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AIM:Pouch-vaginal fistula (PVF) is an uncommon but serious complication of ileo-anal pouch reconstruction. This study aimed to review the recent management of PVF, in particular the role of anti-TNF drugs. METHOD:All patients presenting for management of PVF to our surgical service between 2007 and 2016 were studied. Median duration of follow up from diagnosis of PVF was 6 years. Details of original pouch surgery, timing of presentation of PVF, management and final outcome were recorded. Primary outcome was gastrointestinal (GI) continuity (as defined by presence or absence of a stoma). RESULTS:A total of 23 patients were identified ( median age 45 years) of whom 9 had pelvic sepsis at the time of original pouch surgery. Management included local surgical repair, defunctioning ileostomy, pouch excision and anti-TNF therapy. Gastrointestinal continuity was achieved in 12 patients (52%). Healing of PVF was achieved in 12 patients (52%). Pelvic sepsis was significantly associated with the need for a long-term ileostomy (p=0.009). Biological therapy was used in 12 patients, of whom 7 maintained GI continuity. Patients with late presentation PVF (60 months or longer post-surgery) and those with clinical features of Crohn's disease appeared to benefit from anti-TNF treatment. CONCLUSION:PVF remains a challenging problem with overall healing rates and GI continuity rates of just over 50%. Anti-TNF therapy may have a role in patients with late presentation PVF and those with features suggestive of Crohn's disease.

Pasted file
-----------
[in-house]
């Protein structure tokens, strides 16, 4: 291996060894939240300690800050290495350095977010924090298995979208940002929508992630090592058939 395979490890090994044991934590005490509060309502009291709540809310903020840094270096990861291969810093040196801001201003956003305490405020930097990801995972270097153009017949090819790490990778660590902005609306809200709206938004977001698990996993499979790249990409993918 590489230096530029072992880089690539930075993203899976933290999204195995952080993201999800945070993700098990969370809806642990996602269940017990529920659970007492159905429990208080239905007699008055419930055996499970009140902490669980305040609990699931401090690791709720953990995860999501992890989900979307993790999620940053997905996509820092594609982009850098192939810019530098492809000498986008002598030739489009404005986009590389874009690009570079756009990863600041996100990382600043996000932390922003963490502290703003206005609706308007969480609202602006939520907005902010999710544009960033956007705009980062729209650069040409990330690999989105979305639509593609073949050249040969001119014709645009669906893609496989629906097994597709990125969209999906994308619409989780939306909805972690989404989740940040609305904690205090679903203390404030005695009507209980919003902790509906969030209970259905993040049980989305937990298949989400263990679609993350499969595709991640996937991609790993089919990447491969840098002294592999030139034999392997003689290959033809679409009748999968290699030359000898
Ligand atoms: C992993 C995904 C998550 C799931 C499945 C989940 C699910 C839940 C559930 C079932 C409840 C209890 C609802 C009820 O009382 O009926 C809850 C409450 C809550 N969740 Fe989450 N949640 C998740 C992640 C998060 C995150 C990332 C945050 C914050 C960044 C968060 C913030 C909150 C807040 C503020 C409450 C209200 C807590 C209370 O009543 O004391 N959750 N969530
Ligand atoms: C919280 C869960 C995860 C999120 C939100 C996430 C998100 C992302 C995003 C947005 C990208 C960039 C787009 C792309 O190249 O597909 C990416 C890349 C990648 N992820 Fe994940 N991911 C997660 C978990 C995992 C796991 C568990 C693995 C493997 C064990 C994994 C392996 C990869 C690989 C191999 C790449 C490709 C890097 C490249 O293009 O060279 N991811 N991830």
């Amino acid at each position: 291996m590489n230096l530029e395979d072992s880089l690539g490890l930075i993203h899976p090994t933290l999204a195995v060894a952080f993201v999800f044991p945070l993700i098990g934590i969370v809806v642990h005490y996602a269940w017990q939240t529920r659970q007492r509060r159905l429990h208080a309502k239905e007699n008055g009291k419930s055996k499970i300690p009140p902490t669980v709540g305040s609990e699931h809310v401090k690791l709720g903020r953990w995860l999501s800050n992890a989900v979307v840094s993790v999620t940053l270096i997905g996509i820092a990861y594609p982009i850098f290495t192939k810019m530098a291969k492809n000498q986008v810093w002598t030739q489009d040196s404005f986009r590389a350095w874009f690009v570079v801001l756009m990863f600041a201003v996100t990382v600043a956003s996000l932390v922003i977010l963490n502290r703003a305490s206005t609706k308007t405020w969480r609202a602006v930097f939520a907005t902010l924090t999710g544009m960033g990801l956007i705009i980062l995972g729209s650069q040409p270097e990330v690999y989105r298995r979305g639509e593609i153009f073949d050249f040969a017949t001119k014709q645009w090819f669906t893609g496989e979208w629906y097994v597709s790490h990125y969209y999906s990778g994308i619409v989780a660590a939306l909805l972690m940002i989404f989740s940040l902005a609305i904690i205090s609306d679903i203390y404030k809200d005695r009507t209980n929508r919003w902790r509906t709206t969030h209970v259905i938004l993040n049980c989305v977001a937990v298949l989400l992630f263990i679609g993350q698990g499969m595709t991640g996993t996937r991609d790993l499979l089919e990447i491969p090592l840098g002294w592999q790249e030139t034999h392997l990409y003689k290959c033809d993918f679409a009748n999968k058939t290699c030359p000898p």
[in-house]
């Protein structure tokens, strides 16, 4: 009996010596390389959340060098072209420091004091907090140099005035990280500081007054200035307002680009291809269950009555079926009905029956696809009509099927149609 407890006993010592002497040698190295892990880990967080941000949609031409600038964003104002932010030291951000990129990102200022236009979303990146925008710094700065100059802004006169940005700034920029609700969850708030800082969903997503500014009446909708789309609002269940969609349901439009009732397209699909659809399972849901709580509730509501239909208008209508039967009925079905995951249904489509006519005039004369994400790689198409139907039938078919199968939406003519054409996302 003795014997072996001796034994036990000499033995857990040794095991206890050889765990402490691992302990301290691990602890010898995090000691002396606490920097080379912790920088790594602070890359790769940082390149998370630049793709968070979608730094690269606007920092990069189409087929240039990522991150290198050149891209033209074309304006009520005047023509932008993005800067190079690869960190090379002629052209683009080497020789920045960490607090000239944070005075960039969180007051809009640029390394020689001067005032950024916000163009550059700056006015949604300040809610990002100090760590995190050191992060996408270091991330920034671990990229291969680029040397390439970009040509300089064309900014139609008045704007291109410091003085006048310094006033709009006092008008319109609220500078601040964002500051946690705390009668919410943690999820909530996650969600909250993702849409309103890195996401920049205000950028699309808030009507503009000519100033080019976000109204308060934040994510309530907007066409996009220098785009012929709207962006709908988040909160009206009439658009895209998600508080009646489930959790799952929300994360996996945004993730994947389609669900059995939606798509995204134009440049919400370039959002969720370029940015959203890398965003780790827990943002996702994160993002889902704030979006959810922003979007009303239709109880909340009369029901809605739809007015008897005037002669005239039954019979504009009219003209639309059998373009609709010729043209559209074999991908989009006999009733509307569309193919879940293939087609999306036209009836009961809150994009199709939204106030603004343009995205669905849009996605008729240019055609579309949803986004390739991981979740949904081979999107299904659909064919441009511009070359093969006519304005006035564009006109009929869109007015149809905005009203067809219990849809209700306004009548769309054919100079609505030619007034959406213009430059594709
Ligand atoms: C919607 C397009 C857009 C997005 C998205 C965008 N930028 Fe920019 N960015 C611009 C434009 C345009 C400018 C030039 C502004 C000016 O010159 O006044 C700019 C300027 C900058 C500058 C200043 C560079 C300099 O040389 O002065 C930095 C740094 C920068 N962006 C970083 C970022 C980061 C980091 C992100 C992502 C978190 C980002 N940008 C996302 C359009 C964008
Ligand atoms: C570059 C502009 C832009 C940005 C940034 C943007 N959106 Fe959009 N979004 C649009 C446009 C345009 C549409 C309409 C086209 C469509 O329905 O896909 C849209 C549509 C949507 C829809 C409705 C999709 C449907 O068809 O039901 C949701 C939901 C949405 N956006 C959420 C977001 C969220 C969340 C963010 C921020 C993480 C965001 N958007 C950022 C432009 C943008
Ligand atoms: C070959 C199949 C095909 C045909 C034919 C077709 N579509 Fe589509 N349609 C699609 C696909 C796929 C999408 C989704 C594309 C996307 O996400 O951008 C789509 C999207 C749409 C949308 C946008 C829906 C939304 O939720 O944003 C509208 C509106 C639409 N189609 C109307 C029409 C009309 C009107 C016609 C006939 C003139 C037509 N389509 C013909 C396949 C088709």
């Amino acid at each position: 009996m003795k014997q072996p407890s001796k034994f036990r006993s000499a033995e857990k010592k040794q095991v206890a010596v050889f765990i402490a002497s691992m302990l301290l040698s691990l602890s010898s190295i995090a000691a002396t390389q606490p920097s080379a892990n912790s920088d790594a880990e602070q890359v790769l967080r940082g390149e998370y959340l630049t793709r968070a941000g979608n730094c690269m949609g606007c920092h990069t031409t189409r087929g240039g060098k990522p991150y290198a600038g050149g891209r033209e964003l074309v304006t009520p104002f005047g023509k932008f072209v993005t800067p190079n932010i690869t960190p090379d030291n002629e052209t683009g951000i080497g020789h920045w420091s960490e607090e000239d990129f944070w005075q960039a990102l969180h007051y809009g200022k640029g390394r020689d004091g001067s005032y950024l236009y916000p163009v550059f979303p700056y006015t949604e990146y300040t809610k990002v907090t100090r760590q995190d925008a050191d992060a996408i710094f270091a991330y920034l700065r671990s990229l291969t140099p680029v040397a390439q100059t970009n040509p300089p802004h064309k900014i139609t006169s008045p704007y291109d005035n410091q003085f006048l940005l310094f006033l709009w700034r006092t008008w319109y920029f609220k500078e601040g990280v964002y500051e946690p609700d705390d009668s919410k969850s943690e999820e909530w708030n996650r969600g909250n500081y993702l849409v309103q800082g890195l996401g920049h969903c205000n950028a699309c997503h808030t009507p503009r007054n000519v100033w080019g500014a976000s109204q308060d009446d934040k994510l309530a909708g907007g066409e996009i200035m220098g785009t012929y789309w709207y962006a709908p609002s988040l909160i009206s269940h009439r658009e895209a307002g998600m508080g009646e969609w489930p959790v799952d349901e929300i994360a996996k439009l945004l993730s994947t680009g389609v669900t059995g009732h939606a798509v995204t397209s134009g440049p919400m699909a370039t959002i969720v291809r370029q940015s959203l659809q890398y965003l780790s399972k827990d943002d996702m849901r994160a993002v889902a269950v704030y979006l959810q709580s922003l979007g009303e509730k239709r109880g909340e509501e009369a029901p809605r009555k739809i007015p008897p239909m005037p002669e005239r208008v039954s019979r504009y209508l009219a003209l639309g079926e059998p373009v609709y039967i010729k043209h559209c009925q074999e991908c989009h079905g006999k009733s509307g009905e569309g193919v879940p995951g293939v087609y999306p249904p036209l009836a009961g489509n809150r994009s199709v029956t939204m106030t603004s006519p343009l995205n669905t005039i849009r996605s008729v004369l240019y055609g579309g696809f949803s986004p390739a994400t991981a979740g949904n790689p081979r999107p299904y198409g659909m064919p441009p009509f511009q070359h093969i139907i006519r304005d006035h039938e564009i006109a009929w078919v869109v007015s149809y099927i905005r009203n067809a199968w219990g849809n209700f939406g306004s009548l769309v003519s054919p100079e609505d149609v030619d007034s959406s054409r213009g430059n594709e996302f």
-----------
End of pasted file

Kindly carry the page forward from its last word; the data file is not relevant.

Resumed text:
Original publication

DOI

10.1111/codi.14904

Type

Journal article

Journal

Colorectal disease : the official journal of the Association of Coloproctology of Great Britain and Ireland

Publication Date

11/11/2019

Addresses

Oxford Colorectal Centre, Churchill Hospital, Oxford University Hospitals NHS Trust, Oxford, OX3 7LE.